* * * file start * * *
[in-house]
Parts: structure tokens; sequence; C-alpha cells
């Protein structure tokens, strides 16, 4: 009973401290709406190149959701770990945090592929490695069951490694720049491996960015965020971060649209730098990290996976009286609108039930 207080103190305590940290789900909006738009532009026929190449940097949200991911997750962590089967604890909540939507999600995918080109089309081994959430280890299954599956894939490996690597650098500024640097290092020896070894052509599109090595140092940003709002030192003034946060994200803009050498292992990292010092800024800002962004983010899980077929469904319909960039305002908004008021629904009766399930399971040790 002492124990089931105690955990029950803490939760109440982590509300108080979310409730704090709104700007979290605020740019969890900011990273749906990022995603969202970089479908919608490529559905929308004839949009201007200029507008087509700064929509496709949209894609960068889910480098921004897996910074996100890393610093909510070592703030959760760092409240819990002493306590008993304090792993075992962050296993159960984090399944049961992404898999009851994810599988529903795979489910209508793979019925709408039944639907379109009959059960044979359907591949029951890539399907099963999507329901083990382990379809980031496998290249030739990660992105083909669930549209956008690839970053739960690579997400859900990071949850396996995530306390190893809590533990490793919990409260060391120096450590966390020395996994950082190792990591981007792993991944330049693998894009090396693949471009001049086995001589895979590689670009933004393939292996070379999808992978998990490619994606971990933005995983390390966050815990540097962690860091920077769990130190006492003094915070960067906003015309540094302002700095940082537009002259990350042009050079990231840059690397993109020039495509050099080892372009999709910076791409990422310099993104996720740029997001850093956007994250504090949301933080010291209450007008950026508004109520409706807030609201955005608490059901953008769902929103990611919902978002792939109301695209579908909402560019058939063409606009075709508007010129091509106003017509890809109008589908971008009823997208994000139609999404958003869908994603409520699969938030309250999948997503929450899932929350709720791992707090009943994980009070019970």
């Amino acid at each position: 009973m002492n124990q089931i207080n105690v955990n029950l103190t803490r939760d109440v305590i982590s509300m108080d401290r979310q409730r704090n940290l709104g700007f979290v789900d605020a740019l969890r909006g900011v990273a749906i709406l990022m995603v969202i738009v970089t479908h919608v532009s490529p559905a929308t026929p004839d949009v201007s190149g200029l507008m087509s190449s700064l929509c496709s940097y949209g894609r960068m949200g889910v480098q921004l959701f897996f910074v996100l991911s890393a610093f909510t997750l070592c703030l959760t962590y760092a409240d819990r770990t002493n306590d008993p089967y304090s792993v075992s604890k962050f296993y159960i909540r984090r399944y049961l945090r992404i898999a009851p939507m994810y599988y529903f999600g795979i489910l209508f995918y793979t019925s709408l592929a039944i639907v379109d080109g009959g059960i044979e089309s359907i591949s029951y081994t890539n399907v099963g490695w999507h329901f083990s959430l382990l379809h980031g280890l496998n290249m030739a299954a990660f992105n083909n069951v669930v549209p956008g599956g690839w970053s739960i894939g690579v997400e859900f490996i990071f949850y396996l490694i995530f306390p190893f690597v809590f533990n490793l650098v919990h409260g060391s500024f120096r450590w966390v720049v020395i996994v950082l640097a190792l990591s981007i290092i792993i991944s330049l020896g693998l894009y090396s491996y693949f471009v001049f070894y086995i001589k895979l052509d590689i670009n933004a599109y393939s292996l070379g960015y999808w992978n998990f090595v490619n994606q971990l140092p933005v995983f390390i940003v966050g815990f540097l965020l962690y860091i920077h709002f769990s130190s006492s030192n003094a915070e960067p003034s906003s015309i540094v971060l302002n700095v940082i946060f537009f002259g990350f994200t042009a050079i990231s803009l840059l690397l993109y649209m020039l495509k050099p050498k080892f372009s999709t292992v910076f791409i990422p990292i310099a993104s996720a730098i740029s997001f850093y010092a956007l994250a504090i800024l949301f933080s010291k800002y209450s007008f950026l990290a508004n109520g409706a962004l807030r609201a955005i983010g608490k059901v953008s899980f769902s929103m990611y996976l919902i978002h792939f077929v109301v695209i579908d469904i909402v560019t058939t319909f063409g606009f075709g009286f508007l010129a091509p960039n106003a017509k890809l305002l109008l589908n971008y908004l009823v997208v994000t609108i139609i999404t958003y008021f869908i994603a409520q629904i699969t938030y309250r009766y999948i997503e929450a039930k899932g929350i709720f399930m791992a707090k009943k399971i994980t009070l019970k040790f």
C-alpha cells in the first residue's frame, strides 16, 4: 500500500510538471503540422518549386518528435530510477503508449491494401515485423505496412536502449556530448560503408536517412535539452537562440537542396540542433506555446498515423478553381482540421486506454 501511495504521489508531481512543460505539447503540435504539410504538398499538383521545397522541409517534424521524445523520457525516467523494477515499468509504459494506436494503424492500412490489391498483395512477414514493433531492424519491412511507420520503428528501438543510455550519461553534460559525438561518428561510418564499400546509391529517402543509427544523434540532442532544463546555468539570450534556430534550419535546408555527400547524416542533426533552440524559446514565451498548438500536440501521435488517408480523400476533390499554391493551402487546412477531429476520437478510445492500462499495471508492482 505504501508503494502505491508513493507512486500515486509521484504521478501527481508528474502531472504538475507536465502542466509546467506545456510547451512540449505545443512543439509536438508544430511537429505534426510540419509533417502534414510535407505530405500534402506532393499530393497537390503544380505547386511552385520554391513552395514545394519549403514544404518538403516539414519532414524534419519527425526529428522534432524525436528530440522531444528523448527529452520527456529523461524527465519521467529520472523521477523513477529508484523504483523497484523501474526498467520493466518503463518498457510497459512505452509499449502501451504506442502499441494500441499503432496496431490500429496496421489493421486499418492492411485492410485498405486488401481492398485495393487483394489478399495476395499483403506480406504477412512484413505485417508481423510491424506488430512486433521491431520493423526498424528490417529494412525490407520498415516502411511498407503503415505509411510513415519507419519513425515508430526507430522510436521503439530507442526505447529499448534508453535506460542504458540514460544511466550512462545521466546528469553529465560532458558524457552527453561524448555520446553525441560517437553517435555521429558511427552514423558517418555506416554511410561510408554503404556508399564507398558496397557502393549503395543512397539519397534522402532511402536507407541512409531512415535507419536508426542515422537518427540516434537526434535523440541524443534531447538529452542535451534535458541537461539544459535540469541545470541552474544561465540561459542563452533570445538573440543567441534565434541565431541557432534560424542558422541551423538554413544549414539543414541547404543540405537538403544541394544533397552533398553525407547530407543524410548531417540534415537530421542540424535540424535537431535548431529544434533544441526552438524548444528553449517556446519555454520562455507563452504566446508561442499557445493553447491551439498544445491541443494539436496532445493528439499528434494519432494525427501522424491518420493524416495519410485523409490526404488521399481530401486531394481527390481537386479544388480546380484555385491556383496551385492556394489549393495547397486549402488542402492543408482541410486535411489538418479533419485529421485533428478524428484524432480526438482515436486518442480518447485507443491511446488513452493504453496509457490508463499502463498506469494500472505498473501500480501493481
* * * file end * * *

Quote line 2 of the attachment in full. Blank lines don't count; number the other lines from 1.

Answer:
Parts: structure tokens; sequence; C-alpha cells